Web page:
The following is abridged from the August 3 edition of US Socialist Worker.
Michael Moores Sicko, released in the US on June 22, has already become one of the five highest grossing documentaries of all time. Predictably, the films withering attack on the USs profit-driven health-care system has elicited a strong response from apologists for neoliberalism. The following article on the reaction to Moores film originally appeared as an editorial in the US Socialist Worker.
More than 3 million people in Vietnam are estimated to be still suffering from the devastating health effects of Agent Orange, a herbicide that the US used extensively during the Vietnam War. In 2004, these victims sued nearly 40 US chemical companies for their role in supplying the deadly chemicals, but the case was rejected by a US court. An oral presentation of the appeal by the Vietnamese victims started on June 18 in New York City. US veterans held a vigil in San Francisco on June 19 in support of the appeal. On June 15, on conclusion of a visit to Vietnam, Ricardo Alarcon, the president of Cuba’s parliament, also expressed his support for the Agent Orange victims’ appeal case.
An estimated 3 million Vietnamese are suffering from the horrendous health effects inflicted by the dioxin-laden herbicide Agent Orange, which was employed liberally by the US during the Vietnam War. In 2004, the victims, represented by the Vietnam Association of Victims of Agent Orange/Dioxin (VAVA), initiated a legal action in the US against nearly 40 chemical companies that supplied the chemical.
In the wake of the Democratic Party taking control of the US House of Representatives and Senate in the November 2006 elections, hopes were high among the more liberal layers of the anti-war movement that it spelled an end to President George Bush’s Iraq war. No-one seriously doubted that behind the Democrats’ electoral resurrection was anger about the war, by that stage over three-and-a-half years long.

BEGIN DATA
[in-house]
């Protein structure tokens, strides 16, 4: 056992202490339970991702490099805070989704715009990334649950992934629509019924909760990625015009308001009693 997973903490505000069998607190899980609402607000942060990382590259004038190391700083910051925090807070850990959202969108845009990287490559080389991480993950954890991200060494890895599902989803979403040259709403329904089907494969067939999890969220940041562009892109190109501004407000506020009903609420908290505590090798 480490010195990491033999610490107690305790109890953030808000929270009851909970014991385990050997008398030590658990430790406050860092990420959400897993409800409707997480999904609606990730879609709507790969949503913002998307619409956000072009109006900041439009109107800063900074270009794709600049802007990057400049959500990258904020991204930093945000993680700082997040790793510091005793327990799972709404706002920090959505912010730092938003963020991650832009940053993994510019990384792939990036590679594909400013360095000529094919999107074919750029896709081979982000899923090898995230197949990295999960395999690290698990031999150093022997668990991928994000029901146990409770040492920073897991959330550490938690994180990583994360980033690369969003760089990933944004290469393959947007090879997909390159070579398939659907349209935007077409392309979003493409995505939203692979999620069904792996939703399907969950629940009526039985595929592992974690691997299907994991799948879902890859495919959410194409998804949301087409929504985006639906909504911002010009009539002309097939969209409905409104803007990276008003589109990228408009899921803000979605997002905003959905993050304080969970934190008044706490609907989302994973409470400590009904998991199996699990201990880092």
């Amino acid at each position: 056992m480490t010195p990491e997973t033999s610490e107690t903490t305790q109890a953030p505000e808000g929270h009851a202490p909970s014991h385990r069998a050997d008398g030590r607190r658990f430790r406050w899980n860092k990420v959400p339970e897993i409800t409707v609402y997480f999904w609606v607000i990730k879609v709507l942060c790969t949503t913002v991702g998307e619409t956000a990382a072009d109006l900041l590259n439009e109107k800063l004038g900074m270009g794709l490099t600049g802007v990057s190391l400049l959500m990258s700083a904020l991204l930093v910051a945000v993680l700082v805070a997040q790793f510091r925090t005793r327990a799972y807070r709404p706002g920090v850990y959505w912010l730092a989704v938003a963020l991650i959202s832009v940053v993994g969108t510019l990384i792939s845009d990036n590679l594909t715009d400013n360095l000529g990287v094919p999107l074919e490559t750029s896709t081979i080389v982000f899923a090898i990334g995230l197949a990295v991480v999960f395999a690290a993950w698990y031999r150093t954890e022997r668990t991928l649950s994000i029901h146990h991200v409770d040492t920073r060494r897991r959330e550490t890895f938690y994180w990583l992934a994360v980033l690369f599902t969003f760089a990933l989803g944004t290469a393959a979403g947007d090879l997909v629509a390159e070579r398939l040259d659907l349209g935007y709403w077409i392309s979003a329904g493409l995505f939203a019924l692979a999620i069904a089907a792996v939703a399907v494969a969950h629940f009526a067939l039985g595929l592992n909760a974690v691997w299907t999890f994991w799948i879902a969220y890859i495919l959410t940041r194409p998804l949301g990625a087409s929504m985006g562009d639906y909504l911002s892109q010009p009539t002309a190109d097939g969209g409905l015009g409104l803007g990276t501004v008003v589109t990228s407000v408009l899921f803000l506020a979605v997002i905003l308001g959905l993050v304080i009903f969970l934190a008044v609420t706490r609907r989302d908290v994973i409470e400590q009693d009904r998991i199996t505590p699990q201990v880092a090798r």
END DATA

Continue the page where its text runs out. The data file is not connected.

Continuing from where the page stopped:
Documentary maker Michael Moore has made headlines again with his latest film, SiCKO!, which premiered at the Cannes Film festival on May 23. The documentary is a loaded gun aimed at the US health-care system, which is the most expensive in the world and yet provides the worst cover in the First World, according to the latest World Health Organisation scorecard.
A few months ago, Senator Hillary Rodham Clinton would have seemed the least likely Democratic presidential candidate to lead a congressional charge to repeal the authority of Congress bestowed in 2002 upon George Bush to wage war on Iraq.
A new vaccine against the human papilloma virus (HPV), a sexually transmitted disease that causes most incidents of cervical cancer, is being opposed by religious conservatives in the US who claim it will encourage promiscuity in young women. According to Newscientist.com, half of all sexually active women in the US between the ages of 18 and 22 are infected with HPV and some of these cases go on to develop into cancer later in life. After successful trials of the vaccine, the US Centers for Disease Control and Protection recommended vaccination of all 11-12 year-olds. But so far only Virginia has passed a law requiring vaccination and West Virginia, Kentucky, Mississippi and New Mexico have rejected the program. In Texas, the Senate overturned the governors order for the program to be introduced in that state.
On October 6, 1976, two bombs ripped through Cubana Flight 455 mid-flight from Barbados to Cuba. All of the 73 civilians onboard, including Cuba’s national youth fencing team and 11 Guyanese medical students, were killed. Until the September 11, 2001, terrorist attacks, this was the worst terrorist attack in the Western Hemisphere. On April 19, the mastermind behind this mass murder, Luis Posada Carriles, was released on bail from prison in the US, where he was being held since 2005 for violating immigration law, and allowed to return to his luxury penthouse in Miami.
Hundreds of thousands of immigrant workers, mostly from Latin America, protested for their rights on May Day in cities and towns across the United States. For the second year in a row, the immigrant rights movement chose May 1, International Workers Day, to raise their demands.